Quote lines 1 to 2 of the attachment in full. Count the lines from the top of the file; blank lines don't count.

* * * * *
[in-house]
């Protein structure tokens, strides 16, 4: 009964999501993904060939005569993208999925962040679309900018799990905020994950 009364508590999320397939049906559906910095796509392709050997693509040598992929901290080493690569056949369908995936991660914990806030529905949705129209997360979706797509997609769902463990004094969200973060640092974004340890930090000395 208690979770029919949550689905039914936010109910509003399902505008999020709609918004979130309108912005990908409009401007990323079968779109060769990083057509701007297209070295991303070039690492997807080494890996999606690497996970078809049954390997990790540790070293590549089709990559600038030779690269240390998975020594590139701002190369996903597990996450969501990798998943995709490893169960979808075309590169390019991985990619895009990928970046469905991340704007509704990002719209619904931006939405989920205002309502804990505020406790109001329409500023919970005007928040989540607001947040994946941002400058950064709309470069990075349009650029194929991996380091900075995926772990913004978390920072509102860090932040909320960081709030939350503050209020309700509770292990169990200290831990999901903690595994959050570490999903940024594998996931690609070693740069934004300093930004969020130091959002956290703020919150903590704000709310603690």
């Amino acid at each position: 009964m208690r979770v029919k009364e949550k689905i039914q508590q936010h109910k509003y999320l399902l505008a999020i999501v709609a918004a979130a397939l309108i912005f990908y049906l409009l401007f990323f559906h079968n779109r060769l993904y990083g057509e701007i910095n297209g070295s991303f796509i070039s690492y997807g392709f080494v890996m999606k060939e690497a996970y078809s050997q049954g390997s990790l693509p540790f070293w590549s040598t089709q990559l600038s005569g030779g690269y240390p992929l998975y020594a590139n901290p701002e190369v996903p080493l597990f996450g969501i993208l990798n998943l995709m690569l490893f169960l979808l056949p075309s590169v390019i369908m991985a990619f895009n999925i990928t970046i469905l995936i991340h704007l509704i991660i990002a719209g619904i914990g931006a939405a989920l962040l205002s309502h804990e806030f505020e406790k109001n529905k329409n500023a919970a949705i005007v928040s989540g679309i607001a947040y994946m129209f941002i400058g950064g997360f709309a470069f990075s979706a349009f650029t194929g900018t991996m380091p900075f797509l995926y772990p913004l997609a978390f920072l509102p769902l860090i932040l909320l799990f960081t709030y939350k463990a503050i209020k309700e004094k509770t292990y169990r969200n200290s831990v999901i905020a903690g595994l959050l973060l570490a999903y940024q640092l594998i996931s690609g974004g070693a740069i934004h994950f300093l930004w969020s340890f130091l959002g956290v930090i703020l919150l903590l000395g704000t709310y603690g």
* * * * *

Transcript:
[in-house]
């Protein structure tokens, strides 16, 4: 009964999501993904060939005569993208999925962040679309900018799990905020994950 009364508590999320397939049906559906910095796509392709050997693509040598992929901290080493690569056949369908995936991660914990806030529905949705129209997360979706797509997609769902463990004094969200973060640092974004340890930090000395 208690979770029919949550689905039914936010109910509003399902505008999020709609918004979130309108912005990908409009401007990323079968779109060769990083057509701007297209070295991303070039690492997807080494890996999606690497996970078809049954390997990790540790070293590549089709990559600038030779690269240390998975020594590139701002190369996903597990996450969501990798998943995709490893169960979808075309590169390019991985990619895009990928970046469905991340704007509704990002719209619904931006939405989920205002309502804990505020406790109001329409500023919970005007928040989540607001947040994946941002400058950064709309470069990075349009650029194929991996380091900075995926772990913004978390920072509102860090932040909320960081709030939350503050209020309700509770292990169990200290831990999901903690595994959050570490999903940024594998996931690609070693740069934004300093930004969020130091959002956290703020919150903590704000709310603690």